If you’ve been reading for any length of time, you’ll know that I mostly blog about beauty products and style. Rarely does any bit of my personal life make it into this blog–I’m a fairly private person by nature and I think it’s important to separate my personal and my professional lives. But every once in a while, an event so remarkable occurs that it affects everything.
Meet Bob. Bob is a green iguana that I got when he was about the size of his own head. He’s been a member of my family for eleven years, and I love him dearly. On Saturday morning during frantic holiday cleaning, I noticed Bob didn’t look well. He was laying head-first in his water bowl, gulping down mouthful after mouthful. His eyes looked sunken and his scales were greyed. The bowl of collard greens I had given him the night before sat untouched. To coax him into eating, I cut up a banana (his favourite) and some strawberries: he sniffed at them and promptly turned away, when I noticed his back legs appeared to be dragging.
I took him to the vet without a second thought. When the vet felt an irregularity in his abdomen, Bob was swept away for an X-ray. What they found was astonishing.
We couldn’t tell from the image whether the mass was attached to an organ or had caused damage of any kind, so we were unsure of how to proceed. I took the scans to the 24-hour emergency vet and waited to see the exotics specialist.
Luckily, he knew exactly what was wrong: Bob had a massive bladder stone. He was confident it could be removed but we wouldn’t know what sort of damage we would be dealing with until it was out. With teary eyes and a heavy heart I left my scaly green baby at the vet for fluids and antibiotics and waited for news.
I got the call on Sunday afternoon that Bob was out of surgery and doing well. No internal damage was caused and he was expected to make a full recovery. But the doctor couldn’t help but mention how shocked he was by the stone. It filled his entire bladder and was covered in nodules that were likely causing more discomfort than originally suspected. Needless to say, I feel awful that I didn’t notice this sooner. Reptiles notoriously don’t exhibit symptoms until things are very bad, but as a pet owner, it’s hard not to blame yourself for being negligent.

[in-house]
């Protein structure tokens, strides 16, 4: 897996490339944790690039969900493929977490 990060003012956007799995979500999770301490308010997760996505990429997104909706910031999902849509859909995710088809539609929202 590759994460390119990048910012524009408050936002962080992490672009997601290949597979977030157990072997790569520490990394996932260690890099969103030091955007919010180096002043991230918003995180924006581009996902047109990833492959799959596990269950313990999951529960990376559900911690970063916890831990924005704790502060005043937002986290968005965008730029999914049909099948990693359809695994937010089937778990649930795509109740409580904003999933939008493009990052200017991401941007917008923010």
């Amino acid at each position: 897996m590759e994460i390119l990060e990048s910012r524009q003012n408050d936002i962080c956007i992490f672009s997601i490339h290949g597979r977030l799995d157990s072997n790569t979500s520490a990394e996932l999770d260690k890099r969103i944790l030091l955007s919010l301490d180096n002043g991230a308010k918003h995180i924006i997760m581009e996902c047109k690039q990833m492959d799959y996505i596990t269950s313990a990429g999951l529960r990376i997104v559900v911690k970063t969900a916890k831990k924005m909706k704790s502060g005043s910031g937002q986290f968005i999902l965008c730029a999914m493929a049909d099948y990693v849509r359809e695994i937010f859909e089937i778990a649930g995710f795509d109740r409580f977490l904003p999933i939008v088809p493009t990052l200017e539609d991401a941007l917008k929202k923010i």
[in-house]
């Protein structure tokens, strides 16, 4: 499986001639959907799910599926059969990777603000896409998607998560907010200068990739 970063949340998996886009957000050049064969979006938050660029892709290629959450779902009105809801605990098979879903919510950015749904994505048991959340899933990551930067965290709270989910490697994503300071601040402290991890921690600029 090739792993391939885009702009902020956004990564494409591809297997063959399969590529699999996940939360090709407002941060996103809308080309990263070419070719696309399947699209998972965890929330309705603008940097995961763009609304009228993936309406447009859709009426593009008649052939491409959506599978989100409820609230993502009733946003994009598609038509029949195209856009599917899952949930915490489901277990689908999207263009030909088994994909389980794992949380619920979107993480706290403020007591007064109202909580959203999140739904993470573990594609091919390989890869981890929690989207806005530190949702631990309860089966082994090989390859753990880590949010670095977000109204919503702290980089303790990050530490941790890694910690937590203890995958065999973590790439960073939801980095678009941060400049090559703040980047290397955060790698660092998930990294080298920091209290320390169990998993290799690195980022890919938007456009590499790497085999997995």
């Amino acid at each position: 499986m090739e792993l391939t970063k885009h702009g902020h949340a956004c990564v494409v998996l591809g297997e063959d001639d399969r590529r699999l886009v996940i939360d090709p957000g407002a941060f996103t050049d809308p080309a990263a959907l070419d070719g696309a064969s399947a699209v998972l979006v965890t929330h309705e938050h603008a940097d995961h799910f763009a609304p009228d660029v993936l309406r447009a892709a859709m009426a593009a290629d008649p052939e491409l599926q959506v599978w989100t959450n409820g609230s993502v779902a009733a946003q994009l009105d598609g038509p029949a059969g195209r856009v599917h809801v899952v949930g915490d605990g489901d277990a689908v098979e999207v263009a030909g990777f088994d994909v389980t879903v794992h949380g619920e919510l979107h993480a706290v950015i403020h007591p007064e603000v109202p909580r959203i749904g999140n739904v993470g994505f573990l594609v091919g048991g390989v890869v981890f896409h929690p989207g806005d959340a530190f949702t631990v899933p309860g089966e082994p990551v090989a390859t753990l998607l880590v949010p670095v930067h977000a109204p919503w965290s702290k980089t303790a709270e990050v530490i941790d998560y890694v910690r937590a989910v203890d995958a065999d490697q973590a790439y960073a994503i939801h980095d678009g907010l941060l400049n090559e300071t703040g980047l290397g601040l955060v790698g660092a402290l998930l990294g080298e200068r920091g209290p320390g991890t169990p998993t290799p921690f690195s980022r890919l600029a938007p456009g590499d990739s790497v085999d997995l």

The next day, assured he was doing well and able to return home, I went to pick him up. I was greeted in the lobby by the exotics tech. “Hold out your hand and close your eyes,” he told me. This is what I received:
This grew inside my iguana. From the x-rays, I had anticipated something monstrous but this was beyond anything I had imagined. It was dense, irregularly shaped, and shockingly heavy. The animal hospital regularly removes bladder stones from all animals, many far larger than my (relatively small) iguana, but this was the largest stone they had ever removed. Some of the nodules are as big as stones removed from cats and dogs.
In case you thought my hands were just really small, here is the stone next to a quarter. It weighed in at around a third of a pound. While I had asked to keep the stone for my collection of odd and slightly morbid things, the staff had hoped to add it to their Museum of Things Retrieved from Animals. When I saw their jar of bladder stones, I felt an odd swell of pride knowing that Bob would go down in history as the Little Lizard with the Big Stone and donated it to their exhibit. The tech said Bob would get his picture on the wall next to it and promised to e-mail me the shot the doctor had taken after surgery.
Bob is home now, and while he’s still lethargic from the anesthesia (reptilian metabolism is so slow that it can remain in the system for days), he’s all ready looking better. His back legs seem stronger than ever, and he’s moving with more agility than I’ve seen in a very long time.
Needless to say, this is why I have not written about lipstick or clothing or shoes or any of my regular material these last few days. I’ll be back to my regular posting schedule shortly. Thanks for understanding.